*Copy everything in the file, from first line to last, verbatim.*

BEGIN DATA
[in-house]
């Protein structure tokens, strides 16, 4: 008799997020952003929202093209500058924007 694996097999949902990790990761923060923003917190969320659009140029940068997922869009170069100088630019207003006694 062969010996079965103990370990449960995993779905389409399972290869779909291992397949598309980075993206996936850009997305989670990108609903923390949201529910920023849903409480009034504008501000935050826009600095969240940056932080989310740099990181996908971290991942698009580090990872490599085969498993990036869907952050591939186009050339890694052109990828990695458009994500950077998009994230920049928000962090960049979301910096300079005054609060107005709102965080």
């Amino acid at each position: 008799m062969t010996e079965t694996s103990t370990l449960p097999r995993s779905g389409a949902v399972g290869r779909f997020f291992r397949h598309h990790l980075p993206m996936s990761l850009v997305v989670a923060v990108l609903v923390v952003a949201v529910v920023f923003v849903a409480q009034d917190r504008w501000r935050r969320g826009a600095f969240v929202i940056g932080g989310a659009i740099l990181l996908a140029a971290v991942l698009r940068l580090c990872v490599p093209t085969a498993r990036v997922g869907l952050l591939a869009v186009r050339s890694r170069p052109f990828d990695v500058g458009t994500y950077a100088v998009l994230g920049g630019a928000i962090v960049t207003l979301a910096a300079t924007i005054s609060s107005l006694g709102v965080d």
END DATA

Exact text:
[in-house]
């Protein structure tokens, strides 16, 4: 008799997020952003929202093209500058924007 694996097999949902990790990761923060923003917190969320659009140029940068997922869009170069100088630019207003006694 062969010996079965103990370990449960995993779905389409399972290869779909291992397949598309980075993206996936850009997305989670990108609903923390949201529910920023849903409480009034504008501000935050826009600095969240940056932080989310740099990181996908971290991942698009580090990872490599085969498993990036869907952050591939186009050339890694052109990828990695458009994500950077998009994230920049928000962090960049979301910096300079005054609060107005709102965080």
């Amino acid at each position: 008799m062969t010996e079965t694996s103990t370990l449960p097999r995993s779905g389409a949902v399972g290869r779909f997020f291992r397949h598309h990790l980075p993206m996936s990761l850009v997305v989670a923060v990108l609903v923390v952003a949201v529910v920023f923003v849903a409480q009034d917190r504008w501000r935050r969320g826009a600095f969240v929202i940056g932080g989310a659009i740099l990181l996908a140029a971290v991942l698009r940068l580090c990872v490599p093209t085969a498993r990036v997922g869907l952050l591939a869009v186009r050339s890694r170069p052109f990828d990695v500058g458009t994500y950077a100088v998009l994230g920049g630019a928000i962090v960049t207003l979301a910096a300079t924007i005054s609060s107005l006694g709102v965080d």